The following is a guest post by Garris Shipon. We've touched on the four types of CSS testing here before. Regression testing is the hardest. It's the type where you're trying to test if a change you made to CSS resulted in any unexpected visual problems. This is made more difficult with responsive designs. Garris built a tool for doing this as he embarked upon a new responsive design for a large scale site. Here, he'll walk you through the whole thing.

This article was originally published in December 2014. It has been re-written, updated, and republished now in April 2016 because BackstopJS, the main tool presented here, as been updated.

A use-case for visual regression testing

Do a search for "CSS regression testing" and a common theme becomes clear: breaking CSS is easy, testing it is hard.

This was the case at the onset of a responsive CSS refactoring project I scoped for a large online retailer. Like many other web companies at the time, we were in the process of adding responsive behavior to a massive e-commerce web app, which was originally designed for 1024px desktop screens.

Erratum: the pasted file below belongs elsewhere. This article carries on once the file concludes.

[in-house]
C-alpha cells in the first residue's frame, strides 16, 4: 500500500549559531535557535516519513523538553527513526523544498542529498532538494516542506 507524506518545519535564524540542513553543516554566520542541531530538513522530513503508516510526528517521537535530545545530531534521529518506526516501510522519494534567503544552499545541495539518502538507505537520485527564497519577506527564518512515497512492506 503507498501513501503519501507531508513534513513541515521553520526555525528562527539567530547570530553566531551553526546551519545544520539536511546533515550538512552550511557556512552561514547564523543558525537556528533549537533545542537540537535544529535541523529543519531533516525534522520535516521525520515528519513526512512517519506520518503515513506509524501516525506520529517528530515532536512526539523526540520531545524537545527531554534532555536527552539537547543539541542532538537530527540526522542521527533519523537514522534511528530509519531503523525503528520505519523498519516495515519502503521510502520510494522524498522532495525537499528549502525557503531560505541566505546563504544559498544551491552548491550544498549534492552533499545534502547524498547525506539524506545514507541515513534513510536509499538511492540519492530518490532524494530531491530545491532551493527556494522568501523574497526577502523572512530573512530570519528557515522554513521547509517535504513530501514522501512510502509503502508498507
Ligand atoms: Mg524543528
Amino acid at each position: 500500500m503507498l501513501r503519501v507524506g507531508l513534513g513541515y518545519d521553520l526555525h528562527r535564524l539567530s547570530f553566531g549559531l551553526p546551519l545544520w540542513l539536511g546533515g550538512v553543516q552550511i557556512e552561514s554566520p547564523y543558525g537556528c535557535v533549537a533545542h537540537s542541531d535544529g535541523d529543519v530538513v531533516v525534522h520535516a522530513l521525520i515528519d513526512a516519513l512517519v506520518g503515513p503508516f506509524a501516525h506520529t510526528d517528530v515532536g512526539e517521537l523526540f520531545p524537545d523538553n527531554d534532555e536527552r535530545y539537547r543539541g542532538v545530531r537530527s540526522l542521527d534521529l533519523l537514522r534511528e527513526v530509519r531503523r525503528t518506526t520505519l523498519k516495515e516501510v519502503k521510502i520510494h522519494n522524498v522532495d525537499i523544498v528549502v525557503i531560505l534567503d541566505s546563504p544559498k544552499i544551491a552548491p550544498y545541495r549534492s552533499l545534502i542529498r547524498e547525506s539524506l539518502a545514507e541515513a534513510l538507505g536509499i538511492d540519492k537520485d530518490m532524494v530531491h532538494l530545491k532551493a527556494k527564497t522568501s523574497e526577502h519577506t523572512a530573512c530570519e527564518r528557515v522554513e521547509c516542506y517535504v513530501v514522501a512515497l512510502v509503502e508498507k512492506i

I realized this would be a regression-prone job. Retrofitting multiple breakpoint behaviors meant we would likely have a lot of hard-to-find display bugs. I needed a way for our engineers to automate bug discovery before slamming our QA team with hundreds of ticky-tacky little layout issues.

Where BackstopJS fits in

The solution I wanted had to play nice with web developers. That is, easy to install locally, use familiar web dev paradigms, and give a reasonable amount of confidence that a selector change made for mobile isn't going to result in a hard-to-find bug in a desktop layout.

At the time, there wasn't anything out of-the-box that quite fit the bill. This was the reason for creating BackstopJS.

BackstopJS is a visual regression testing app which wraps CasperJS, PhantomJS and ResembleJS in an easy-to-configure test matrix across multiple app-states (URLs), DOM elements and screen sizes.